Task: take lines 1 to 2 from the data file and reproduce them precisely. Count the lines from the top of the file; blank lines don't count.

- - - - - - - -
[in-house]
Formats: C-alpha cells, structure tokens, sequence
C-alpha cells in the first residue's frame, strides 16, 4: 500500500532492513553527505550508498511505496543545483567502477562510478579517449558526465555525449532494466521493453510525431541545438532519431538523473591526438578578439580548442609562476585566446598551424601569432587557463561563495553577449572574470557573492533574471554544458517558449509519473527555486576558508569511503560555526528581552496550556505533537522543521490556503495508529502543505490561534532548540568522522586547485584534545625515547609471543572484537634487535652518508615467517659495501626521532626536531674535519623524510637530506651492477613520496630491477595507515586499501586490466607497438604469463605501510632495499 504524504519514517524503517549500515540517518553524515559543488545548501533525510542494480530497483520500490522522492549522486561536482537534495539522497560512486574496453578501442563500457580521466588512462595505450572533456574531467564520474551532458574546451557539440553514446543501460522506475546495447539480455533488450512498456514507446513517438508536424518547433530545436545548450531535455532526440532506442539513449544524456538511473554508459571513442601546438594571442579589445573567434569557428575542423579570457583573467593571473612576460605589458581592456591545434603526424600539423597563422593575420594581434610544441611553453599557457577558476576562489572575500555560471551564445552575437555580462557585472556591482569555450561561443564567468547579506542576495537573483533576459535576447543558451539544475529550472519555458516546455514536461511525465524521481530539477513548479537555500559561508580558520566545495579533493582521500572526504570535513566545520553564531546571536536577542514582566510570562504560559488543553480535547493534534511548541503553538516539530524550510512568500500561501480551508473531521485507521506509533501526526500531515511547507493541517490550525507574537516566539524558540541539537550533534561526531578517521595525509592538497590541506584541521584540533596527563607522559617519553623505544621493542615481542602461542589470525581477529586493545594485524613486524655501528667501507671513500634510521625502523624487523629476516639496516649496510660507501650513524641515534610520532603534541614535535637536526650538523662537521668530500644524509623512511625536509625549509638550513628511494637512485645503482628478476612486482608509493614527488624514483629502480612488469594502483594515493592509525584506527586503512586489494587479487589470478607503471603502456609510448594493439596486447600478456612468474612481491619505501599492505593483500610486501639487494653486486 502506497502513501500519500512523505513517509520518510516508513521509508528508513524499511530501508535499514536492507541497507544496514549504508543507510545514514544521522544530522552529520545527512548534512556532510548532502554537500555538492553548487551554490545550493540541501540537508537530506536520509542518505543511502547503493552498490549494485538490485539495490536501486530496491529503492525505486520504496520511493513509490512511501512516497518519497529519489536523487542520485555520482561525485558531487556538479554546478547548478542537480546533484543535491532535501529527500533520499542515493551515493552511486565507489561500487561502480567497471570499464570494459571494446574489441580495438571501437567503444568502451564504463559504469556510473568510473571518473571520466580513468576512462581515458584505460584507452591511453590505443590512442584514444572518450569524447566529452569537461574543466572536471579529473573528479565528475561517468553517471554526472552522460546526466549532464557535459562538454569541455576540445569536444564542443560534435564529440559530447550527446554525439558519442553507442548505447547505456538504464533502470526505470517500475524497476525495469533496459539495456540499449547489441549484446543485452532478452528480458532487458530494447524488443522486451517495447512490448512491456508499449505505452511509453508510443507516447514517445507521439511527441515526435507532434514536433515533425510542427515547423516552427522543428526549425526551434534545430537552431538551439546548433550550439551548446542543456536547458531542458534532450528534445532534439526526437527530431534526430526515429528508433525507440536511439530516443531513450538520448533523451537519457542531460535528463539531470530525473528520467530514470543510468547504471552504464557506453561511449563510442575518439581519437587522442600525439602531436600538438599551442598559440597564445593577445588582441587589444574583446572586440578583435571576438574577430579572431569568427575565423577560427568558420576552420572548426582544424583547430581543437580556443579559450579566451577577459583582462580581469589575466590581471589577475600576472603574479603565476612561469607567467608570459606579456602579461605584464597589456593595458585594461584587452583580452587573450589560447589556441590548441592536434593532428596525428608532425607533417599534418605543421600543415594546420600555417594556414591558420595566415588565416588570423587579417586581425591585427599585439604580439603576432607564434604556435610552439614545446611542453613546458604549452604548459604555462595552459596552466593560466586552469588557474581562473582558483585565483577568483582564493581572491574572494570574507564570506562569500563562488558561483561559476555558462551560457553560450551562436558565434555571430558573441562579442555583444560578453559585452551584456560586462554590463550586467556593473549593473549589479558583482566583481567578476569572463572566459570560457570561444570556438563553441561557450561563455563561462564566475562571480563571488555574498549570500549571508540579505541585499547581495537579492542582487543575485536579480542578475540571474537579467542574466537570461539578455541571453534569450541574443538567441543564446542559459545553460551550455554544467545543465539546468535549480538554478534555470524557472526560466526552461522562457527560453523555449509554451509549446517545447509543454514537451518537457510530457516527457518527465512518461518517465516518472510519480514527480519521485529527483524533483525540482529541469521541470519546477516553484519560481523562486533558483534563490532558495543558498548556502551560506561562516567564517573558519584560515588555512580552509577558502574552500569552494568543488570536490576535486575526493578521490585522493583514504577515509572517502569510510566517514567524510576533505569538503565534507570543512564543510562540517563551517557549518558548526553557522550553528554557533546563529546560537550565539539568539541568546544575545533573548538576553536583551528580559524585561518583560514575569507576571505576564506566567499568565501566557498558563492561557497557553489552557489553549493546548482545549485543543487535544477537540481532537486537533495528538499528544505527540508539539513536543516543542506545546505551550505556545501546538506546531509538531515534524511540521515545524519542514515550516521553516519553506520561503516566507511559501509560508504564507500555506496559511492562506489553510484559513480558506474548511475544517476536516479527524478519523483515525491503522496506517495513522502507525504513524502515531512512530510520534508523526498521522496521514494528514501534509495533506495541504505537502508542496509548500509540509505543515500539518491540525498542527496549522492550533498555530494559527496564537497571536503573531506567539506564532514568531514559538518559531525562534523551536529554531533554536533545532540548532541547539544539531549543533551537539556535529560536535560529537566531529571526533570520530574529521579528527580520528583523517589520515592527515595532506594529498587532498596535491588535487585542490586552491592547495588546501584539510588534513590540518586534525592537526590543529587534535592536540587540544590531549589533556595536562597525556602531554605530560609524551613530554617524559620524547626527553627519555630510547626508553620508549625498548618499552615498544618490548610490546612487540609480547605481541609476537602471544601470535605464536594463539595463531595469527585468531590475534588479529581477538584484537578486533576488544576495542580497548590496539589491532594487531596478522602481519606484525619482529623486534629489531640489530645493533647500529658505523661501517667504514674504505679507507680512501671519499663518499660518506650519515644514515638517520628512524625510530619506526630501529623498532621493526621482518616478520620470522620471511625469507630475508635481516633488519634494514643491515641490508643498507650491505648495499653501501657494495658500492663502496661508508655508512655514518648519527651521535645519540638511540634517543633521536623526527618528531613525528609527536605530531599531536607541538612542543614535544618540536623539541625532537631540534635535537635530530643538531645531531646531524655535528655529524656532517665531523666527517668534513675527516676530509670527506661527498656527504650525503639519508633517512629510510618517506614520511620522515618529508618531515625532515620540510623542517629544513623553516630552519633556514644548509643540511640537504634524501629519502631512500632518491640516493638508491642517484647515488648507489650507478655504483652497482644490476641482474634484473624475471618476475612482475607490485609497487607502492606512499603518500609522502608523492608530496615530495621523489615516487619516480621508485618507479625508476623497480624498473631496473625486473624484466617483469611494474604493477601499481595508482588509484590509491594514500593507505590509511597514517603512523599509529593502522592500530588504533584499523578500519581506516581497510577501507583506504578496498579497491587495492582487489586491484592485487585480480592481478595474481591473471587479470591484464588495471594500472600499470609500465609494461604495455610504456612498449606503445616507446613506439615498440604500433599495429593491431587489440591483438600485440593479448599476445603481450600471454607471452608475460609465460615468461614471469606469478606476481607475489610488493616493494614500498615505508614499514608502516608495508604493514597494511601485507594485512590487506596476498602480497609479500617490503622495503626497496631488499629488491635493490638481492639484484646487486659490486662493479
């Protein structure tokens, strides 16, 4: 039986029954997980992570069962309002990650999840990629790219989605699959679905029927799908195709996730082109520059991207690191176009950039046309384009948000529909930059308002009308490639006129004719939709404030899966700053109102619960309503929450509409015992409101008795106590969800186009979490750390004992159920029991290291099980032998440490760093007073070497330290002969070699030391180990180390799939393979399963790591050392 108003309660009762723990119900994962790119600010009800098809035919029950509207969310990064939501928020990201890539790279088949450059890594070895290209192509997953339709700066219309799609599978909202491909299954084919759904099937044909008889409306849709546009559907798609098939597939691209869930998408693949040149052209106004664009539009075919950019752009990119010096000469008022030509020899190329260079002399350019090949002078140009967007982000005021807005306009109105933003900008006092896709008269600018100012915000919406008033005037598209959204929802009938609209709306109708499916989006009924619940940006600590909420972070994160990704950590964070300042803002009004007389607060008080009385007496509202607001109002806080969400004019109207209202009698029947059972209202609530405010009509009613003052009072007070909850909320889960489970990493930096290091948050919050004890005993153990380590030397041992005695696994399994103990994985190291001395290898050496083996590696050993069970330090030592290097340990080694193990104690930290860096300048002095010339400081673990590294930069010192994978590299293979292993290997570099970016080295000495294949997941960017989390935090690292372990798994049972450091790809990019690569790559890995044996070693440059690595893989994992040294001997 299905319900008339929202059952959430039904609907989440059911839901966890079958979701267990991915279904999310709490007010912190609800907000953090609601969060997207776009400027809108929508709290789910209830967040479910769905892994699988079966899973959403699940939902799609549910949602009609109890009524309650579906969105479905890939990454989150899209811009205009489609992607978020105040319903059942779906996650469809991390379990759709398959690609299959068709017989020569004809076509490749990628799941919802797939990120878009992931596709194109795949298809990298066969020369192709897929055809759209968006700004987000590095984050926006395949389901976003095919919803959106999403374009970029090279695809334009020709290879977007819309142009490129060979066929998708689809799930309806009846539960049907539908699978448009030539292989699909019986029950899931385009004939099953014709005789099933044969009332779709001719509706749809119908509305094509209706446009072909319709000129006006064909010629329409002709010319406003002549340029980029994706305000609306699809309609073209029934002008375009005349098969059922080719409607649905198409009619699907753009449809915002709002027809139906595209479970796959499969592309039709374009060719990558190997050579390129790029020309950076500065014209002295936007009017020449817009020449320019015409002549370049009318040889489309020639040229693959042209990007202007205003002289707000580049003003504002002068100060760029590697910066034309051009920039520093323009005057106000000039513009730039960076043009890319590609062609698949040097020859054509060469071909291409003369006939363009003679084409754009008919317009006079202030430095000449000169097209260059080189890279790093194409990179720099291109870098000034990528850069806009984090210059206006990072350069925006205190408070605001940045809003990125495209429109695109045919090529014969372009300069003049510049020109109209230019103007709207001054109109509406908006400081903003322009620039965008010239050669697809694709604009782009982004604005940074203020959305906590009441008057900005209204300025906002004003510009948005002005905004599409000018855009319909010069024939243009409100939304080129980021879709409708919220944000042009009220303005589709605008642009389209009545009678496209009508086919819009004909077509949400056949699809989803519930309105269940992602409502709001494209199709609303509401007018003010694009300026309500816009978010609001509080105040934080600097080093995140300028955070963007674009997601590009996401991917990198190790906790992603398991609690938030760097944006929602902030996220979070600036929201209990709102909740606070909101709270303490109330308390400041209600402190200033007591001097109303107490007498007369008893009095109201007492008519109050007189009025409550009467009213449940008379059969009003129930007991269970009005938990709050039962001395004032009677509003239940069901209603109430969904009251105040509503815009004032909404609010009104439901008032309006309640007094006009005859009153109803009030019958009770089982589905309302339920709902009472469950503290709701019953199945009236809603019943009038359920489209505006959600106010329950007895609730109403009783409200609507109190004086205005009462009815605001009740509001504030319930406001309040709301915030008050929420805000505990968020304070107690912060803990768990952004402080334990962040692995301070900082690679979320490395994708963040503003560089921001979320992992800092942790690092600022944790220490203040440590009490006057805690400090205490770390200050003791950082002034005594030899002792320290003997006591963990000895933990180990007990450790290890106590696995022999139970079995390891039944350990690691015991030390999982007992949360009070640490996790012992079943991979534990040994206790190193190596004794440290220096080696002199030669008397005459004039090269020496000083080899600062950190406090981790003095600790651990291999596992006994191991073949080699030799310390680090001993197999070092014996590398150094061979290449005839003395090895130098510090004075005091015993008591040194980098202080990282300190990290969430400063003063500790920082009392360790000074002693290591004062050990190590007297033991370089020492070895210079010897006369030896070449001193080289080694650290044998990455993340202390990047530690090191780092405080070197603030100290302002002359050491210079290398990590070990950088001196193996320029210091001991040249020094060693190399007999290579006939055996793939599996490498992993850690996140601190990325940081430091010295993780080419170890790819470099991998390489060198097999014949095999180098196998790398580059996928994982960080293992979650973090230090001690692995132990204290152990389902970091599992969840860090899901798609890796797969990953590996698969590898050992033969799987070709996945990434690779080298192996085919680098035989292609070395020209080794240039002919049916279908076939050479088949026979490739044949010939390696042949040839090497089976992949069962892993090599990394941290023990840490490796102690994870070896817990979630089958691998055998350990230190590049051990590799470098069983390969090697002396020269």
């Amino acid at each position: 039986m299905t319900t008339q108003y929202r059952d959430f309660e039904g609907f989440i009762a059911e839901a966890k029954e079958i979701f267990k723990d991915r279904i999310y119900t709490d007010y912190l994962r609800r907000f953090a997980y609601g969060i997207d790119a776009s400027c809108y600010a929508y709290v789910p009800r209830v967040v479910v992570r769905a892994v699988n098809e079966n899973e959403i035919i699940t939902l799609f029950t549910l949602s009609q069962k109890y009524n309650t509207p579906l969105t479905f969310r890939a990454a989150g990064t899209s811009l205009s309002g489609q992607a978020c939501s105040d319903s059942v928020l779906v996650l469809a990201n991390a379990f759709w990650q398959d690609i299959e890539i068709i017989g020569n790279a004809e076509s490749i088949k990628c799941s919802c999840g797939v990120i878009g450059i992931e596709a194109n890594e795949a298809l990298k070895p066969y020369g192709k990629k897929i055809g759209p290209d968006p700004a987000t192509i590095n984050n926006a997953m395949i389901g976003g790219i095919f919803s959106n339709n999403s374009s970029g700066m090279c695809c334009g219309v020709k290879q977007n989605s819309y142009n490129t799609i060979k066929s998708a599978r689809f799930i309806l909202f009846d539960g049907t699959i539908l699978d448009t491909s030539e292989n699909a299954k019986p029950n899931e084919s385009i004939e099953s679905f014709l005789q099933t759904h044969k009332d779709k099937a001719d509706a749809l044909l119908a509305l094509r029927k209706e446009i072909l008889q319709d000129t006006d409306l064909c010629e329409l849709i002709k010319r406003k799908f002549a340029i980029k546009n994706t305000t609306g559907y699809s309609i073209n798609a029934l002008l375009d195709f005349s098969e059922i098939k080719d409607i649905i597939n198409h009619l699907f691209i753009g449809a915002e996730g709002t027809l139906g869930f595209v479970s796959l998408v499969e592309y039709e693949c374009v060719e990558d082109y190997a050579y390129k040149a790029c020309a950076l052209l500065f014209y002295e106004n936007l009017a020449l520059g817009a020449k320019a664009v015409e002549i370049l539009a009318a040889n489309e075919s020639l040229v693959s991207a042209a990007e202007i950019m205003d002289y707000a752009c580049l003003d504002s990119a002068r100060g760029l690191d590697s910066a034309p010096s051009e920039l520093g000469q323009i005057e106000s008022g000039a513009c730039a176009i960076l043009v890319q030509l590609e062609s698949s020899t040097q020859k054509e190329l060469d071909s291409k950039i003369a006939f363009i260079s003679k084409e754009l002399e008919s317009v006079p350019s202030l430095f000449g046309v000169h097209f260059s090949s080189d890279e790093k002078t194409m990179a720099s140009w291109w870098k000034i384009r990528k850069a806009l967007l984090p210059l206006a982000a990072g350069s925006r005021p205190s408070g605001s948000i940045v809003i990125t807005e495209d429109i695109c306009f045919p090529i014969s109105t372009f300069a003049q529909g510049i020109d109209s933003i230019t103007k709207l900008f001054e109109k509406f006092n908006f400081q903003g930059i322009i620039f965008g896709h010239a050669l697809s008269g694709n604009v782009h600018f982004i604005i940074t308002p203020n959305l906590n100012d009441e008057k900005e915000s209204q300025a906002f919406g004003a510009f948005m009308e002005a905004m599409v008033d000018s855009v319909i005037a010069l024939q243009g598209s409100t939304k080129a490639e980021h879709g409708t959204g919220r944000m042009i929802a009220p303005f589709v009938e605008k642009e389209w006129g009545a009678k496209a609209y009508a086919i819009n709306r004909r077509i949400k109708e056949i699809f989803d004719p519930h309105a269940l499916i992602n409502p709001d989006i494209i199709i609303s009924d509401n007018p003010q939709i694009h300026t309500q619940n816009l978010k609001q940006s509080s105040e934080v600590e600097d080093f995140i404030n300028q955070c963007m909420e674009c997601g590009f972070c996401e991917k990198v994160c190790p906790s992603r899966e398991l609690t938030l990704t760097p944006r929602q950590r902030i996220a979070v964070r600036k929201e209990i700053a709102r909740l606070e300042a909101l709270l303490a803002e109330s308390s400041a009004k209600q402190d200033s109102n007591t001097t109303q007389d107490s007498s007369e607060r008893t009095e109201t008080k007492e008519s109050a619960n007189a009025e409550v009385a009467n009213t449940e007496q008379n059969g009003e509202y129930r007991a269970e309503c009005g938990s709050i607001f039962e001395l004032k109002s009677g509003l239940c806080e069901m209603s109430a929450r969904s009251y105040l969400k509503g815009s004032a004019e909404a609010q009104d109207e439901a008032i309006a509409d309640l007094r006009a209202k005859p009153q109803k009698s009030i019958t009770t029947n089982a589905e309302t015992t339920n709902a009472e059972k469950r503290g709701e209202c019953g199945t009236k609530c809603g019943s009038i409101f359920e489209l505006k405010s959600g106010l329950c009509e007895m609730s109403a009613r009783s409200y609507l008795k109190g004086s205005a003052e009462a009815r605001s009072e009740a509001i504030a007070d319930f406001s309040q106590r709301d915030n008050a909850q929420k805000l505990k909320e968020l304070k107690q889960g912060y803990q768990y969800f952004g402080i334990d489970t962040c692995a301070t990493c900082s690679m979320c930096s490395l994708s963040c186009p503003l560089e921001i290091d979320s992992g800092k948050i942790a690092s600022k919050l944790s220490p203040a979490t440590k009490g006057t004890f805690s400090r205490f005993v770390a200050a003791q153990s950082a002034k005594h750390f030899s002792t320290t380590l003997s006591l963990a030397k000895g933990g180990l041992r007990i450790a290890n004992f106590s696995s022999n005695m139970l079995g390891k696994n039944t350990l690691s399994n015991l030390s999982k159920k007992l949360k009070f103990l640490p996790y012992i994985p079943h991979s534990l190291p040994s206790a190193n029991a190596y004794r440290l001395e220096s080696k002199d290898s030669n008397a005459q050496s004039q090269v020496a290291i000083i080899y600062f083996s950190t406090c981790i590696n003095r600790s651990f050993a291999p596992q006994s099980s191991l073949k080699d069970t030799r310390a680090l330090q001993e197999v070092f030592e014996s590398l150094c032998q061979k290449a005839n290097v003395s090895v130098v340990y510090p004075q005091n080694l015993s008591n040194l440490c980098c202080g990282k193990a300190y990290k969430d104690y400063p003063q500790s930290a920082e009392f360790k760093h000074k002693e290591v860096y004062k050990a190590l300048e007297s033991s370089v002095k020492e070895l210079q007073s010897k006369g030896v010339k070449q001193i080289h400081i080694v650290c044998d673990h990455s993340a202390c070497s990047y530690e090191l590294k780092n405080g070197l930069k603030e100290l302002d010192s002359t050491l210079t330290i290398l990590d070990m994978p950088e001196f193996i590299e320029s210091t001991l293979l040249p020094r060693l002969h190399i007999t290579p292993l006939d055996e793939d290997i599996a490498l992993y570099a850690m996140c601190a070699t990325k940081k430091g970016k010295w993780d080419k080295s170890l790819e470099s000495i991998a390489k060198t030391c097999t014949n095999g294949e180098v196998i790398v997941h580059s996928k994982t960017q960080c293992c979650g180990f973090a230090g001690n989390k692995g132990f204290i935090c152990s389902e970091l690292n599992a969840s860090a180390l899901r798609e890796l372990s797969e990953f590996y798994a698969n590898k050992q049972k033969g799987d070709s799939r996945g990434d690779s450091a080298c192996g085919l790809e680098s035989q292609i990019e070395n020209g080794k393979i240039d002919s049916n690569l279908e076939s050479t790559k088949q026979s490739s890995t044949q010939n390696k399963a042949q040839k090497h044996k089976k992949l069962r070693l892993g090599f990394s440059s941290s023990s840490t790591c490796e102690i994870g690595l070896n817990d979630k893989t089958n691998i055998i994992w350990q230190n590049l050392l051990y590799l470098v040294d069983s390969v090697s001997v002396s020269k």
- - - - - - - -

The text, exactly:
[in-house]
Formats: C-alpha cells, structure tokens, sequence